Youth coaches and many athletes families are increasingly enamored with that all important championship. I know because as as coach, and a parent of youth athletes, I've felt that way myself. Being part of a winning team is much better than being part of the losing one, both in sports and in general. We all know that.

Over the years though I've grown to understand that everything is relative and while I might feel hollow after a big loss and carry that around with me all weekend my kids do not. They are competitive and hate to lose but they keep things in perspective much better than I do. I could learn a lot from my kids. We all could.

Two of the major reasons kids drop out of youth sports are poor coaching and too much pressure. Poor coaching can be anything from a lack of coaching skill to a coach who is all about 'winning' and puts his or her success above the needs of the team and players.

Too many times I've witnessed coaches berating 8-9-10 year old athletes because they can't perform a skill correctly. I've seen kids running laps for 2 hours straight as punishment for 'slacking off'. I've known coaches who sit players on the bench the entire game because they want the 'best players' on the field or court so they can maxmize their chance to win. We've all seen it and maybe even done it ourselves as coaches at some point.

Instilling the desire to win and teaching young athletes what it takes to be a winner are critically important elements to coaching. Treating young players as professional athletes and taking over a team like it's our own personal fiefdom aren't. Youth sports exist for the youth, not the adults. As a youth coach I remind myself of that everyday.

Families aren't off the hook either. Too many times I've heard Mom's and Dad's shouting things like "how could you miss that shot!" or "he ran right over you...toughen up!". Heck, I've said, no yelled, at my kids plenty of times during games. Sure, it would be great to see your son or daughter make the playoffs or win a championship. We all want the best for our kids and being able to tell the world on Facebook that your kid won it all is a super cool way to show how proud we are. Unfortuantly in many cases tt's become the end game that we're all shooting for with our kids.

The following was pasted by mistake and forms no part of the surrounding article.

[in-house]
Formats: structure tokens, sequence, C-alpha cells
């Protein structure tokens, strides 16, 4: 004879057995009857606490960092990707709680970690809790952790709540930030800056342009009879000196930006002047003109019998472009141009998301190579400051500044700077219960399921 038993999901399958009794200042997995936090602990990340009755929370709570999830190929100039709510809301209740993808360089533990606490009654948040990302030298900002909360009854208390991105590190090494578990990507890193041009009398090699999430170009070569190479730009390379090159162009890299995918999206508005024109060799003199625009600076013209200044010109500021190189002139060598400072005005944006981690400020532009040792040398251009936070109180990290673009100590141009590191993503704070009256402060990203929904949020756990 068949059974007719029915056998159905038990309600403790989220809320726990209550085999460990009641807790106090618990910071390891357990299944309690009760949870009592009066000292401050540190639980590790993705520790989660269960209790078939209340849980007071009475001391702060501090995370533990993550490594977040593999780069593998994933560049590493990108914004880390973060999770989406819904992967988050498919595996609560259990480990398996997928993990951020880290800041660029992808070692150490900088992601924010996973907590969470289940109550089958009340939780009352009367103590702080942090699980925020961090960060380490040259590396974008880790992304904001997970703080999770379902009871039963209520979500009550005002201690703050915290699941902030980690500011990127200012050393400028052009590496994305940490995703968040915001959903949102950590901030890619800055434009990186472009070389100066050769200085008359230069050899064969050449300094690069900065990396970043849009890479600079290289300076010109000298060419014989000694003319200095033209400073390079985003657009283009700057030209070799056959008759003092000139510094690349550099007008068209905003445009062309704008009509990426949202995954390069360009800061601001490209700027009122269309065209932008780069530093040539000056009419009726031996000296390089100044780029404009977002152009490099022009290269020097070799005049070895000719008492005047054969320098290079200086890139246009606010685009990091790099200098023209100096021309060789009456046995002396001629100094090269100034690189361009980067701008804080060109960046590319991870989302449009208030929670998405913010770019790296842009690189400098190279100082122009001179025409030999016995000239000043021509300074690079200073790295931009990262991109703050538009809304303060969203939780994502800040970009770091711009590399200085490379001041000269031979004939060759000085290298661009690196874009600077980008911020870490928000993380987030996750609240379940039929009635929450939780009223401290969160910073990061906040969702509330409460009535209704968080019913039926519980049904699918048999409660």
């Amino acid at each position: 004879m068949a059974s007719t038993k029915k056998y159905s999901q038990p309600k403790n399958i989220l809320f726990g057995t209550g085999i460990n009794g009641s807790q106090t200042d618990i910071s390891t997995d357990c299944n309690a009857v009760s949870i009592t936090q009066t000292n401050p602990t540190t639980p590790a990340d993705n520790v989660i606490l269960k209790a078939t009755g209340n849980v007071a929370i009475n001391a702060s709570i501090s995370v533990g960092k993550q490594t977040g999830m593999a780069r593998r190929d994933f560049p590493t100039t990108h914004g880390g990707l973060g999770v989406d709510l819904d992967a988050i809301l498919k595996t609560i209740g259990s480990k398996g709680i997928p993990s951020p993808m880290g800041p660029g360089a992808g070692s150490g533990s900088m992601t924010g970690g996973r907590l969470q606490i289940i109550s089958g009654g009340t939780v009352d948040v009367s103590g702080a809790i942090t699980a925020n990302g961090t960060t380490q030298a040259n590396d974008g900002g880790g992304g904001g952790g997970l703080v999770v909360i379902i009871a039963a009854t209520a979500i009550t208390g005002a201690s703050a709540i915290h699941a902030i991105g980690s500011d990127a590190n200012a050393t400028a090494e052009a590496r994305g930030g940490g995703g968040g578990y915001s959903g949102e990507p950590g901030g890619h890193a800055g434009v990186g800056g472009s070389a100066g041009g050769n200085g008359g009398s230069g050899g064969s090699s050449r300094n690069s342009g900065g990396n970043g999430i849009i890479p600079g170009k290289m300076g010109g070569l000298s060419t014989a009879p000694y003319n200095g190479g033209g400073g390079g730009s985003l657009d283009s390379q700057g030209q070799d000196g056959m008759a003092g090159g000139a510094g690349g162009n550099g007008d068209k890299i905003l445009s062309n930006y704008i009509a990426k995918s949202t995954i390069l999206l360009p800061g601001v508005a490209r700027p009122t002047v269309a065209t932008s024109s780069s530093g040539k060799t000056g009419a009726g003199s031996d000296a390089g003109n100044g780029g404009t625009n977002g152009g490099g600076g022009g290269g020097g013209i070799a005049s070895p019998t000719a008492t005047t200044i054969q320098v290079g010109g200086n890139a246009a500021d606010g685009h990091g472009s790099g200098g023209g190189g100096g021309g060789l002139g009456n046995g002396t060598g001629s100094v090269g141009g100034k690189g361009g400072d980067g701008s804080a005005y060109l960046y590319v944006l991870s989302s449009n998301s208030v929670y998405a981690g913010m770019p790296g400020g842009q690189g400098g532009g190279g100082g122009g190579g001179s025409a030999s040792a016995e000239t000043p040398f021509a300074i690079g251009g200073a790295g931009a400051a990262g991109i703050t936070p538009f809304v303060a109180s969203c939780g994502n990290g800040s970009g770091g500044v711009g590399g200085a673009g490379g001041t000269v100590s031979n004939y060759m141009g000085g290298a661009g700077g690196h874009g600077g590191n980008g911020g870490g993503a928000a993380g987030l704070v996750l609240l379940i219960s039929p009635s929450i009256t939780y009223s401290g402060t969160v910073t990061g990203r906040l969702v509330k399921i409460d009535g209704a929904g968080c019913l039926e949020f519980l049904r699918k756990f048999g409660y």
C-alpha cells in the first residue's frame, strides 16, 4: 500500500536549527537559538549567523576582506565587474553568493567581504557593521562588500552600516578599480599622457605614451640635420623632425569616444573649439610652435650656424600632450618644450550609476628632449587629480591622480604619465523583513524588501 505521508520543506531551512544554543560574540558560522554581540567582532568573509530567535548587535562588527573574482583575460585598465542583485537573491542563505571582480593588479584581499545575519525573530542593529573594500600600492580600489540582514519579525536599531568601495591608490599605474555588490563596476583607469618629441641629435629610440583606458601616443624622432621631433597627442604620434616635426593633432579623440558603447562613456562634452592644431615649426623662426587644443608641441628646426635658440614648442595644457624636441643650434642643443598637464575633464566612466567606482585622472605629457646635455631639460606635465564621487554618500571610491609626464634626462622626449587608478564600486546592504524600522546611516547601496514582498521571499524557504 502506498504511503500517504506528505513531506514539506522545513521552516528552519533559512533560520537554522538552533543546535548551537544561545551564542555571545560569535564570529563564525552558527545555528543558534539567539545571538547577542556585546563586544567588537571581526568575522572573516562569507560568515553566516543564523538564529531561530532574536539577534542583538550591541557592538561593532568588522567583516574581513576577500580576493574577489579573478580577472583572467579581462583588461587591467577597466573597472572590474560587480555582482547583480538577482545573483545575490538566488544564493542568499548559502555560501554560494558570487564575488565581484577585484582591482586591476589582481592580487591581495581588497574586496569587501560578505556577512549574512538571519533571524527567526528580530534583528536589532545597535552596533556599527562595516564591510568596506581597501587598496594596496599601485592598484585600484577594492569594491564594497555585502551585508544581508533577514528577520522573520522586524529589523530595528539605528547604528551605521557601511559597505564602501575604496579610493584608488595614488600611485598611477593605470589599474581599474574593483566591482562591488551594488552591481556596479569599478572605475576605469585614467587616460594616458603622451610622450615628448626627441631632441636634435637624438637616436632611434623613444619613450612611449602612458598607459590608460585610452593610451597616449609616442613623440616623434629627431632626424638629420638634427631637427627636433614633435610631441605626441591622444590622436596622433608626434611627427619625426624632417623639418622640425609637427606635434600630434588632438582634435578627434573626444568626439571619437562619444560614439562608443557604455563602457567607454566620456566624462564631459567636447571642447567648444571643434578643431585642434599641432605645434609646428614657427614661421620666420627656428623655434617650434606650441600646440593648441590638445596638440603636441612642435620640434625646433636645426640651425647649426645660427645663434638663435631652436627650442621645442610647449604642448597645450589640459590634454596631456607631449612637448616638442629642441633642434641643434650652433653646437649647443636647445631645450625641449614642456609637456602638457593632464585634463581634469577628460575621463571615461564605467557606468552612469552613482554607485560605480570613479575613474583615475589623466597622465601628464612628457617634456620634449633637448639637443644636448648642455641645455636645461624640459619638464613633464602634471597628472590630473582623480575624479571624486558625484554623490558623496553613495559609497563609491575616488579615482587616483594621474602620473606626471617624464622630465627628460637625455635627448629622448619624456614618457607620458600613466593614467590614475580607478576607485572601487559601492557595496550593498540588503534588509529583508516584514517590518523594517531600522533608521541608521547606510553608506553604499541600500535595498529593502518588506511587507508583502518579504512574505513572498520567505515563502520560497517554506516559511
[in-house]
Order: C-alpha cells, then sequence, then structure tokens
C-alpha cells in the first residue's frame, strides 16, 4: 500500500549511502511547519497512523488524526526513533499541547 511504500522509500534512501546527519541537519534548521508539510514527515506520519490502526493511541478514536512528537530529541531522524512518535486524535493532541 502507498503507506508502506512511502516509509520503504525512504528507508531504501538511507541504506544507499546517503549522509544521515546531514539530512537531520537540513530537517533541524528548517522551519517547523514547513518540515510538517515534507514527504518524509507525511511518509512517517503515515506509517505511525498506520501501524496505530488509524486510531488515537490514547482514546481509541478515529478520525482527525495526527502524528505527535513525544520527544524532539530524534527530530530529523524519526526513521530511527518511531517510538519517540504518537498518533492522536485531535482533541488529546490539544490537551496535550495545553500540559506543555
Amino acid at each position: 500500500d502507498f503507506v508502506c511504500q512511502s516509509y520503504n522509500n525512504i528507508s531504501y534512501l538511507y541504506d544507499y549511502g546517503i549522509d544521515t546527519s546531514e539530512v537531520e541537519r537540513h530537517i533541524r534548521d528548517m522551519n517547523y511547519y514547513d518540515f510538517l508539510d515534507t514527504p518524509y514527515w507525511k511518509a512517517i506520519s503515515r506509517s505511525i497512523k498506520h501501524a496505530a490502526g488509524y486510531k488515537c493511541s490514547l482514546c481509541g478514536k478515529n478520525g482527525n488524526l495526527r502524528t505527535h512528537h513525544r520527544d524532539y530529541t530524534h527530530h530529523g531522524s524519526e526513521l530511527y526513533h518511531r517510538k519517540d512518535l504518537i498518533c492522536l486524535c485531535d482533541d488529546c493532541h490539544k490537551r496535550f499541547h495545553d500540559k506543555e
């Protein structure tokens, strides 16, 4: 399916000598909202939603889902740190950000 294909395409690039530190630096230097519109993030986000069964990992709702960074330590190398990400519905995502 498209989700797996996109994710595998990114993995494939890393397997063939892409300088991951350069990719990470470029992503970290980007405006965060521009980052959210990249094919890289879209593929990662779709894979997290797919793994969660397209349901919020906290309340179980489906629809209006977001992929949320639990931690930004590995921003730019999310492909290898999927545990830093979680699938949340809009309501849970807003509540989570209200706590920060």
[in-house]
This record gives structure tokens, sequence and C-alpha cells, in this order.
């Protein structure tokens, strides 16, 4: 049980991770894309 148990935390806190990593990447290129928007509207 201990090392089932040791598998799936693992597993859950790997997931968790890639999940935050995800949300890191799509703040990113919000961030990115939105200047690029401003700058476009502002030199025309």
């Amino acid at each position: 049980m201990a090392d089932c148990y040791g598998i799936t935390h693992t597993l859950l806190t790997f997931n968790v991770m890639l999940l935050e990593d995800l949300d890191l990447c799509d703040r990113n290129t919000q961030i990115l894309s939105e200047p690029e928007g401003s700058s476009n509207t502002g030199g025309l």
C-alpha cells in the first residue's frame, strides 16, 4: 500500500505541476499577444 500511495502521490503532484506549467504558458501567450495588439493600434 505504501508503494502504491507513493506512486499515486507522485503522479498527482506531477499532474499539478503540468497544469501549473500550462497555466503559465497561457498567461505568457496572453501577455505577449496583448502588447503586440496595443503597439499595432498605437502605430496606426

The Journey vs. the Destination

Maybe we've lost sight of the journey. I've been part of struggling teams and championship teams and I can tell you from experience the kids end up having just as much fun the day after when they're hanging out with their friends. The trophies sit on the shelf and collect dust and the moments they remember most are the times they or their friends did something special regardless of the outcome of the game.

Let's be honest and say winning is much better than losing. It's feel great to win and horrible to lose. As a coach, and parent, I want my teams to win and and more importantly I want my kids to want to win. Most importantly though I want those players to come back and play again the next season because they loved playing the game. Winning certainly helps but it shouldn't be the end all be all.

Sports, especially team sports, teach our kids important lessons in teamwork, hard work, focus, sportsmanship, friendship and how to handle success and failure. These are all lessons that carry more value off the field than on it.

Team sports are an integral part of growing up. The lessons learned in our youth stay with us forever and help shape who we become. It's important to remember youth sports are there for our kids, not for us and as stewards of our children it's our job to open their eyes to the variety of experiences the world has to offer and let them find the path they will eventually travel down. While competition is important to our kids, as coaches and parents, we should always remember the reason our kids play team sports - to be with their friends and TO HAVE FUN!


Written by: Darren Trencher; Youth Coach, Crazed Parent and owner of Structural Sports.

05-09-2013

 
Training Calendar